"Arlington streetcar plan prompts debate amongst residents" At:

2013 Mar 28 Thursday 14:50 U (2:50 PM PT)

RE clineman post on 2013 Mar 28 Thursday 13:09 U (1:09 PM PT)

"I think the ultimate goal is to make suburban living too expensive ..."

This statement is becoming administration policy FAST.

1. Stanly Kurtz blog entry
"Obama’s Plans for the Suburbs: And How to Stop Them"

2. Department of Energy (DOE) source policy document referenced in above blog entry.
Heading on page: Transportation Demand
Item Title: Effects of the Built Environment ...

TriMet and Metro helped create this policy through Attachment 10 to 1994 Westside Light Rail Full Funding Grant Agreement
Items 1.2 and 1.3 for details.

"I think the ultimate goal is to make suburban living too expensive ..."

That was a quote from Anthony that I put in italics, but, I liked what he said and wrote further thoughts about it.

It may be time for a big meeting of citizens around the area to sort this out, and decide best do to put ourselves in decision making about where we live.

We have been kept too busy with "city meetings" and having to stay adhered to their agenda.

This blog has been great for a way to communicate about issues, hearing the news from LO and Clackamas area. We need to stay in touch somehow.

I'd revise that statement to, "making suburban single family residences too expensive." It's ironic while, at the same time, plenty of government folks seem to be pushing home ownership. Mixed message? Without a doubt.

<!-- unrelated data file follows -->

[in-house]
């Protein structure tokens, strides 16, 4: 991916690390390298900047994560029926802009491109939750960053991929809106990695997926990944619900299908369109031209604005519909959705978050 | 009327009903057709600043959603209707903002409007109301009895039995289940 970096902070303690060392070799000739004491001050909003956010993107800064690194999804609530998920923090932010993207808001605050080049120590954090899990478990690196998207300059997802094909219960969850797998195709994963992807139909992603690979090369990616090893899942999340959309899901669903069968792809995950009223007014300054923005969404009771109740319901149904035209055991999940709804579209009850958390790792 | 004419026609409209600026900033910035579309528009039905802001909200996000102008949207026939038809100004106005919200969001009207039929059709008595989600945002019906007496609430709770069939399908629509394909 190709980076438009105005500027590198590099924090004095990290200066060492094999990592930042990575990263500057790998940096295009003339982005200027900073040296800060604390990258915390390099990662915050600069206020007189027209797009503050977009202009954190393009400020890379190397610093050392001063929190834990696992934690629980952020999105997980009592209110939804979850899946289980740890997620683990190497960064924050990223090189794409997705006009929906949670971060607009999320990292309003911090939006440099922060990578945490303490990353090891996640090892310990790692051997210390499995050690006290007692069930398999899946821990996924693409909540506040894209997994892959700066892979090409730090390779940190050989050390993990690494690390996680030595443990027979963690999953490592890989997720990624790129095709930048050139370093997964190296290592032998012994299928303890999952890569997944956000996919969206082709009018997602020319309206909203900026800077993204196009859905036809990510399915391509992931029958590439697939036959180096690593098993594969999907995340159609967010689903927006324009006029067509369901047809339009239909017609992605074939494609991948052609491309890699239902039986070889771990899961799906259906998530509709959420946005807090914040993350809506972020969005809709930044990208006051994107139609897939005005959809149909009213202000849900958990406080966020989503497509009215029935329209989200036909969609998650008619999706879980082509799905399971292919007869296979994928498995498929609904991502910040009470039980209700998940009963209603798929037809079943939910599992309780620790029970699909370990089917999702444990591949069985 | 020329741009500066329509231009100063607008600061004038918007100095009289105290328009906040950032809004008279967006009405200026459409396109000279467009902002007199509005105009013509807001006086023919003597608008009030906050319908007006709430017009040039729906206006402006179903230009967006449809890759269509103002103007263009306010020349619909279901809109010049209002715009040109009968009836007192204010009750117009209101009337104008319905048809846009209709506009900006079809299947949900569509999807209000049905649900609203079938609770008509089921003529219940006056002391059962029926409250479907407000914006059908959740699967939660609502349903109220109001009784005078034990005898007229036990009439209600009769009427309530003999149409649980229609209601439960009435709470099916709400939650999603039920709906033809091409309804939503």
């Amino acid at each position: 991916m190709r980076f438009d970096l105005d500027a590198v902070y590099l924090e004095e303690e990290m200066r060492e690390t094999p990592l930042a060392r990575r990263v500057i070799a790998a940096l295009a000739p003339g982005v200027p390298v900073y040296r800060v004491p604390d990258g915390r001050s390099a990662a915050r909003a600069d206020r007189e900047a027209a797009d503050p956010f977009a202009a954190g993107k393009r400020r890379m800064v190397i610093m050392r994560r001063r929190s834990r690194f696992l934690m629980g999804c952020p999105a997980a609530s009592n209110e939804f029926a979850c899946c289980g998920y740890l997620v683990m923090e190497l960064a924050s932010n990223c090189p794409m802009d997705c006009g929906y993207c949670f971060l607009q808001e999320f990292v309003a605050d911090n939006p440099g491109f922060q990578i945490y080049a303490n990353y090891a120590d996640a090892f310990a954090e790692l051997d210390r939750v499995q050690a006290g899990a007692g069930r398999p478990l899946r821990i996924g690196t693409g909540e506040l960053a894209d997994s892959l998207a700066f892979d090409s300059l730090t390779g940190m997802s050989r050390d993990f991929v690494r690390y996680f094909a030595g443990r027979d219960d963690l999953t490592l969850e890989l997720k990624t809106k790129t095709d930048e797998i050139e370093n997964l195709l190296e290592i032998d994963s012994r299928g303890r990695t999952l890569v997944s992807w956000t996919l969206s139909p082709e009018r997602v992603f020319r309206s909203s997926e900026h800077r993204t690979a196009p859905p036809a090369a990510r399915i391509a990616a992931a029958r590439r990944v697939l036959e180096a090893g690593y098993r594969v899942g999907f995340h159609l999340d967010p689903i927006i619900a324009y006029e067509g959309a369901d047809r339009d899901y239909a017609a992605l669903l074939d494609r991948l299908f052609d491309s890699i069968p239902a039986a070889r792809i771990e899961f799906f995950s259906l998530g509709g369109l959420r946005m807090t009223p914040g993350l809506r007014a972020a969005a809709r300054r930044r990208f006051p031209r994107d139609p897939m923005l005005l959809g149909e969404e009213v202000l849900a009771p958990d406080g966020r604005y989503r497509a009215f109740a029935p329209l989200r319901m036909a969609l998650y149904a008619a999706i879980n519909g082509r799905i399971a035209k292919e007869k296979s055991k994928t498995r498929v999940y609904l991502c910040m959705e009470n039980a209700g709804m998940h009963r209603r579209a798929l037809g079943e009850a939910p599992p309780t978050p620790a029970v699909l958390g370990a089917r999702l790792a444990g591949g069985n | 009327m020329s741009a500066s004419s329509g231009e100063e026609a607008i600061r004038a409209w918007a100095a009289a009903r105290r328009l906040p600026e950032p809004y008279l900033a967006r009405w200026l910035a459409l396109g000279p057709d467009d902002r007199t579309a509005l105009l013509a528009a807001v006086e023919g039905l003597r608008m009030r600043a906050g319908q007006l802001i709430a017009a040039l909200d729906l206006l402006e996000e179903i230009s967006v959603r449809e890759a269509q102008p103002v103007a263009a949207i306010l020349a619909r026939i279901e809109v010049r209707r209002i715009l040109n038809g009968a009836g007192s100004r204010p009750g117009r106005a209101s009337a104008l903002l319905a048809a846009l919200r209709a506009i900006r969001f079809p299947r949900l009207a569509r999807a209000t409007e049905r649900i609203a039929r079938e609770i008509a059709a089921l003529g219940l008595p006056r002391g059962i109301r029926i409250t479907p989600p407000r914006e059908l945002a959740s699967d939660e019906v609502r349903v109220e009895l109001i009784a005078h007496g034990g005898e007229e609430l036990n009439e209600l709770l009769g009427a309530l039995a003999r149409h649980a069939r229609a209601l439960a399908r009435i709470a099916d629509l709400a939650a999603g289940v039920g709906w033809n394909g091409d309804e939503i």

At the same time, apartment living in the inner city has become unaffordable, for the most part, driving hapless workers out to Beaverton, Hillsboro, Cornelius, Rockwood and Gresham where they are forced to commute to work on the MAX or endure bumper-to-bumper traffic twice a day.

It's OK to live in the outlying areas. You just won't be able to afford an actual house.


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Lange, Pinot Gris 2015
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L'Ecole No. 41, Merlot 2013
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The Occasional Book

Marc Maron - Waiting for the Punch
Phil Stanford - Rose City Vice
Kenneth R. Feinberg - What is Life Worth?
Kent Haruf - Our Souls at Night
Peter Carey - True History of the Kelly Gang
Suzanne Collins - The Hunger Games
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Norm Macdonald - Based on a True Story
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Jack London - The House of Pride, and Other Tales of Hawaii
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Penda Diakité - I Lost My Tooth in Africa
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David Sedaris - Me Talk Pretty One Day
Karen Armstrong - The Spiral Staircase
Charles Larson - The Portland Murders
Adrian Wojnarowski - The Miracle of St. Anthony
William H. Colby - Long Goodbye
Steven D. Stark - Meet the Beatles
Phil Stanford - Portland Confidential
Rick Moody - Garden State
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David Sedaris - Dress Your Family in Corduroy and Denim
Anthony Holden - Big Deal
Robert J. Spitzer - The Spirit of Leadership
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Jeff Noon - Vurt

Road Work